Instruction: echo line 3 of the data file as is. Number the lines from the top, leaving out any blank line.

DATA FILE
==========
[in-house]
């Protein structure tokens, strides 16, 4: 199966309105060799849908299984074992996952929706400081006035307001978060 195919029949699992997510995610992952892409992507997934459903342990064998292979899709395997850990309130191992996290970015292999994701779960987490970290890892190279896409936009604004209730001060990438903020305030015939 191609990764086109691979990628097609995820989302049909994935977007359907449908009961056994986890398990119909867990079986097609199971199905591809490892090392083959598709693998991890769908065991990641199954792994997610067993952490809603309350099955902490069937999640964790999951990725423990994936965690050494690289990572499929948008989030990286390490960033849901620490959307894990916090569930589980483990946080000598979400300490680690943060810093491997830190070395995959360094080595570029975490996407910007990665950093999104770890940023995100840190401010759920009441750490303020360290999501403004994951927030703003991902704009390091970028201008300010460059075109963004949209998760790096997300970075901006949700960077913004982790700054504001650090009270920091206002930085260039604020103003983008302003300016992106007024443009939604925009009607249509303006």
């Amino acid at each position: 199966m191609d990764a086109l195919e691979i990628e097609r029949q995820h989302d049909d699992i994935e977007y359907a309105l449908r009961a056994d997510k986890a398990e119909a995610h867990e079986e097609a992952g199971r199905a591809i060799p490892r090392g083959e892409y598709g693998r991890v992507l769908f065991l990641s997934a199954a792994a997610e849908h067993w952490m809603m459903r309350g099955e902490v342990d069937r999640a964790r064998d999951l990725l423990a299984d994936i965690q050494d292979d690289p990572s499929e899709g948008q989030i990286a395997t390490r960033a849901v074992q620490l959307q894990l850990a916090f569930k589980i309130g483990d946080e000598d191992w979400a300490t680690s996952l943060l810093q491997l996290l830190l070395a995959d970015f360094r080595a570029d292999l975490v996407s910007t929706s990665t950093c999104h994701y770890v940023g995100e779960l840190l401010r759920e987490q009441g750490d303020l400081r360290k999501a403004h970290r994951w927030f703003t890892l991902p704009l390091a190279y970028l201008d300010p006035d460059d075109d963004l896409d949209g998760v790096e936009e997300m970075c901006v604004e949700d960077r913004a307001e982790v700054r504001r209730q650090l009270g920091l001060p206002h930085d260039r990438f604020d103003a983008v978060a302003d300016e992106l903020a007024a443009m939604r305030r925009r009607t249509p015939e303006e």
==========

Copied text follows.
């Amino acid at each position: 199966m191609d990764a086109l195919e691979i990628e097609r029949q995820h989302d049909d699992i994935e977007y359907a309105l449908r009961a056994d997510k986890a398990e119909a995610h867990e079986e097609a992952g199971r199905a591809i060799p490892r090392g083959e892409y598709g693998r991890v992507l769908f065991l990641s997934a199954a792994a997610e849908h067993w952490m809603m459903r309350g099955e902490v342990d069937r999640a964790r064998d999951l990725l423990a299984d994936i965690q050494d292979d690289p990572s499929e899709g948008q989030i990286a395997t390490r960033a849901v074992q620490l959307q894990l850990a916090f569930k589980i309130g483990d946080e000598d191992w979400a300490t680690s996952l943060l810093q491997l996290l830190l070395a995959d970015f360094r080595a570029d292999l975490v996407s910007t929706s990665t950093c999104h994701y770890v940023g995100e779960l840190l401010r759920e987490q009441g750490d303020l400081r360290k999501a403004h970290r994951w927030f703003t890892l991902p704009l390091a190279y970028l201008d300010p006035d460059d075109d963004l896409d949209g998760v790096e936009e997300m970075c901006v604004e949700d960077r913004a307001e982790v700054r504001r209730q650090l009270g920091l001060p206002h930085d260039r990438f604020d103003a983008v978060a302003d300016e992106l903020a007024a443009m939604r305030r925009r009607t249509p015939e303006e």